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Author Topic: Novel B+W conversion method - using QTR proofing p  (Read 3074 times)
colourperfect
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« on: December 16, 2005, 12:53:42 PM »
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I have been spending some time generating .icc softproofing profiles from QTR, an excellent bit of software.

I realised that you can use softproofing, and eventual conversion as a way to generate B+W images from color images.

Essentialy you need to turn on softproofing and select a QTR profile, the image goes B+W. Now apply a Hue / Saturation Layer and tune to taste. A curves adjustment layer allows contrast tuning too. You then need to convert to the QTR profile, and eventualy to RGB

Added a page to my web site to describe it in more detail.

http://www.colourperfect.co.uk/11.html

As QTR allows toned profiles (warm and cold) this can be used as well

Thanks

http://www.colourperfect.co.uk
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Jonathan Wienke
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« Reply #1 on: December 16, 2005, 03:39:14 PM »
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Essentialy you need to turn on softproofing and select a QTR profile, the image goes B+W. Now apply a Hue / Saturation Layer and tune to taste. A curves adjustment layer allows contrast tuning too. You then need to convert to the QTR profile, and eventualy to RGB
You can accomplish the same thing with a whole lot less fiddling and more control by simply using a decent B&W conversion tool like theimagingfactory.com's Convert To B&W Pro. While your method works, there are far better approaches out there.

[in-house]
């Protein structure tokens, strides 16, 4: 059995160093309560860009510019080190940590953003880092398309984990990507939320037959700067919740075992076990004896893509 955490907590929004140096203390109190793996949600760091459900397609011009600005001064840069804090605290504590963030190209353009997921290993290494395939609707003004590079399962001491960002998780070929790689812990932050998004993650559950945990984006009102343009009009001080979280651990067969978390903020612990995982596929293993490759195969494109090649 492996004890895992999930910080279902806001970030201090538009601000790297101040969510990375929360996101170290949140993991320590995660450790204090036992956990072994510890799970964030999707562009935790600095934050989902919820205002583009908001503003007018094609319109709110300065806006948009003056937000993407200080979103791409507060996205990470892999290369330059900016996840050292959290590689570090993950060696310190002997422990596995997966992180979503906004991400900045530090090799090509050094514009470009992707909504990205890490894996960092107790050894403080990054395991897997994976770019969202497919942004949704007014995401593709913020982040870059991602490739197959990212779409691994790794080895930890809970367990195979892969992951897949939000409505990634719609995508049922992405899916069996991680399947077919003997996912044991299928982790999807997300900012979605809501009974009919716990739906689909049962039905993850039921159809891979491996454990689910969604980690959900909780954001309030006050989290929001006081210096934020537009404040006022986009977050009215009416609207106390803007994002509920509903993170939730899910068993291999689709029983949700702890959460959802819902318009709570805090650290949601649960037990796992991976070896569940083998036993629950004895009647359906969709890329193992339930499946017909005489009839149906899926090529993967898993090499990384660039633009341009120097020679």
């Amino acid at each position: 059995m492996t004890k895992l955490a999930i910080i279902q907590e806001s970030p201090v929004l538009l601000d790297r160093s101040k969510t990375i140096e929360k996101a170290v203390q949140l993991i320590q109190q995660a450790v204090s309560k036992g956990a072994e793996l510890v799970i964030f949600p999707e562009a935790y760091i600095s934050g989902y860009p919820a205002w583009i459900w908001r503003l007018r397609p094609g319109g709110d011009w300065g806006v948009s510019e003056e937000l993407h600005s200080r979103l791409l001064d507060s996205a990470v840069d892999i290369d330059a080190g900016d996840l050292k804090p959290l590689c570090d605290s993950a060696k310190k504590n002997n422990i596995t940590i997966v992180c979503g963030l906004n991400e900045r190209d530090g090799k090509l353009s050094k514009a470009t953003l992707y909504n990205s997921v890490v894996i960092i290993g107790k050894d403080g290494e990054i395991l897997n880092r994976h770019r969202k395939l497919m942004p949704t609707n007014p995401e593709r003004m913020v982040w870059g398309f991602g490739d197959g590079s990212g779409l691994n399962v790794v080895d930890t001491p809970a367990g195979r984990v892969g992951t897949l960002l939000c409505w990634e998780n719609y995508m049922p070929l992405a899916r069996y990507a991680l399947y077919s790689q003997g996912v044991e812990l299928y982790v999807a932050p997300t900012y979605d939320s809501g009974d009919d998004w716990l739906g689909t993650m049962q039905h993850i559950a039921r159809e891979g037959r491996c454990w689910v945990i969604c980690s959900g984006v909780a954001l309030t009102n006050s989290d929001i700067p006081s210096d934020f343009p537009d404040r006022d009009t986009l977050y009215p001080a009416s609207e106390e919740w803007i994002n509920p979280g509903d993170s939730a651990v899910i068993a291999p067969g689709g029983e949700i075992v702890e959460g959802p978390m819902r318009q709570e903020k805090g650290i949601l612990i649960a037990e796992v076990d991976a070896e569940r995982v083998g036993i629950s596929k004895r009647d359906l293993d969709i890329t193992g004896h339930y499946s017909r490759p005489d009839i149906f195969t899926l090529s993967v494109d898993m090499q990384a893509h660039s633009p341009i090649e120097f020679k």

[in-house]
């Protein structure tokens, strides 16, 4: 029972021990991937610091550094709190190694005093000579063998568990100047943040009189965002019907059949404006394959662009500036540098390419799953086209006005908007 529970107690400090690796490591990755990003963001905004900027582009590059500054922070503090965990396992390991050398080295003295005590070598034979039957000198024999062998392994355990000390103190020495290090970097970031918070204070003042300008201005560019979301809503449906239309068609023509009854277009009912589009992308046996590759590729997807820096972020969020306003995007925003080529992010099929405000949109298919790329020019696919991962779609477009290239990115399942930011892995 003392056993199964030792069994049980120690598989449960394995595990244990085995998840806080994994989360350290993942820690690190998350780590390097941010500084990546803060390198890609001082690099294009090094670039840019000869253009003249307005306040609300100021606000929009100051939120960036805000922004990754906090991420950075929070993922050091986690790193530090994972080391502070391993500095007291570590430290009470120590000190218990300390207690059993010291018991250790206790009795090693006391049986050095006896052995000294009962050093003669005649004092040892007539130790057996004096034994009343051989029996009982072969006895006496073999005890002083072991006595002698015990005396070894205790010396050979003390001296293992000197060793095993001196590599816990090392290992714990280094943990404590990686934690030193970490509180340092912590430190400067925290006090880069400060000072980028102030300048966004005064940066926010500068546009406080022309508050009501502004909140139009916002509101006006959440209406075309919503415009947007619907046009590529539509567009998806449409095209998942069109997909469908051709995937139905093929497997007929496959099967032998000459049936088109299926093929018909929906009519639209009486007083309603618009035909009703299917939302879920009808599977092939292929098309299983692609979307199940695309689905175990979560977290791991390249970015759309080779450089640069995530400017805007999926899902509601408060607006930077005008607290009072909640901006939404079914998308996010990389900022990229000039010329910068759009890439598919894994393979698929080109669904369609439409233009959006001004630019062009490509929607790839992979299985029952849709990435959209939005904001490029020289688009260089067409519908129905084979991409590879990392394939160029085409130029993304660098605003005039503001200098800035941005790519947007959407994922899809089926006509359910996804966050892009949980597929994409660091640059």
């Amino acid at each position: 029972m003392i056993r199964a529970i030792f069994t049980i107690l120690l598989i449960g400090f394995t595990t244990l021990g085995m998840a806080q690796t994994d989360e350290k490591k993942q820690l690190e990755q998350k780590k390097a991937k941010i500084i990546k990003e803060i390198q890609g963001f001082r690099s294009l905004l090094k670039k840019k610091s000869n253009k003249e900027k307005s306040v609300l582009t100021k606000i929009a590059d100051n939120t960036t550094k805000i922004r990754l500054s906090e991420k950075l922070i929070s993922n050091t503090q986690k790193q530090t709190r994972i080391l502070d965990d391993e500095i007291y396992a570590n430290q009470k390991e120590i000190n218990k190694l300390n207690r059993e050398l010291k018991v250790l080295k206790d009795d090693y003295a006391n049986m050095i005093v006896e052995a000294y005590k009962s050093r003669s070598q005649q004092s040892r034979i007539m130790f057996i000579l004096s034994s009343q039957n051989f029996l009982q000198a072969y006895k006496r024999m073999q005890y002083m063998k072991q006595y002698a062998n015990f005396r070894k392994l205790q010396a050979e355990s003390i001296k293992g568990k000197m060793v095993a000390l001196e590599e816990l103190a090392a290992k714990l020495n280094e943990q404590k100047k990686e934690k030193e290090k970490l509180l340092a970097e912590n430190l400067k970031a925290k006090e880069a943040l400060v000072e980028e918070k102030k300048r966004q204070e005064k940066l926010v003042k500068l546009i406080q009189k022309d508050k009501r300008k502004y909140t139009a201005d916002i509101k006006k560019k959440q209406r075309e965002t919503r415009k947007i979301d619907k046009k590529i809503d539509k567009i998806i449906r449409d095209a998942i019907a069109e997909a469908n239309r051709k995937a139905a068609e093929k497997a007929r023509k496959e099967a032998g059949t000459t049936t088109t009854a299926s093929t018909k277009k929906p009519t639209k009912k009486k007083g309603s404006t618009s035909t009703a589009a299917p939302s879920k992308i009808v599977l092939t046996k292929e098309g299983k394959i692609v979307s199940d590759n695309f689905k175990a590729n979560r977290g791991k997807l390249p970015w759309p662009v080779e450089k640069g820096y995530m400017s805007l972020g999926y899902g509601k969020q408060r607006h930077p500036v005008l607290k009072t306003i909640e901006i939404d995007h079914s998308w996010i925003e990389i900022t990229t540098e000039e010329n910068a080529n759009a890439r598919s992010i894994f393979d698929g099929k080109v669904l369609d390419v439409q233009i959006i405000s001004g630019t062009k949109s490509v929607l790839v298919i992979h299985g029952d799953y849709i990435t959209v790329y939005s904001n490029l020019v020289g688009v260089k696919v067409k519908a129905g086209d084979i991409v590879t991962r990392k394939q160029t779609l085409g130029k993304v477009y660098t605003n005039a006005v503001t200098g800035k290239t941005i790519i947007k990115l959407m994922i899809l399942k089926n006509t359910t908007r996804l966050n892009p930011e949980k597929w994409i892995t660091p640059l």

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colourperfect
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« Reply #2 on: December 17, 2005, 03:36:57 AM »
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You can accomplish the same thing with a whole lot less fiddling and more control by simply using a decent B&W conversion tool like theimagingfactory.com's Convert To B&W Pro. While your method works, there are far better approaches out there.
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Yes but it costs a lot, and it doesnt give you a print preview. I am sure a plug in will use far more resources too !

I am glad you found it works !

Colourperfect
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Jonathan Wienke
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« Reply #3 on: December 17, 2005, 07:29:58 AM »
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I use custom printer profiles, which give perfectly adequate soft-proofing for whatever paper I'm printing with. Your method offers no advantage over the plugin's full-screen preview, since you can't actually soft proof to the final output device until after you've converted the file to the QTR profile and back to a standard RGB or grayscale working space, which BTW is a procedure likely to produce more posterization/quantization errors than theimagingfactory's plugin or the Channel Mixer, which offers as much control over B&W conversion as your method in a single simple step far less likely to introduce image artifacts than your unnecessarily convoluted method.
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colourperfect
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« Reply #4 on: December 17, 2005, 05:11:10 PM »
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whats with the army stuff ?
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DarkPenguin
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« Reply #5 on: December 17, 2005, 06:22:33 PM »
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whats with the army stuff ?
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[a href=\"http://luminous-landscape.com/forum/index.php?showtopic=9283]http://luminous-landscape.com/forum/index.php?showtopic=9283[/url]
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Jonathan Wienke
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« Reply #6 on: December 17, 2005, 08:48:29 PM »
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Or somewhat more precisely, http://www.visual-vacations.com/forums/viewforum.php?f=6
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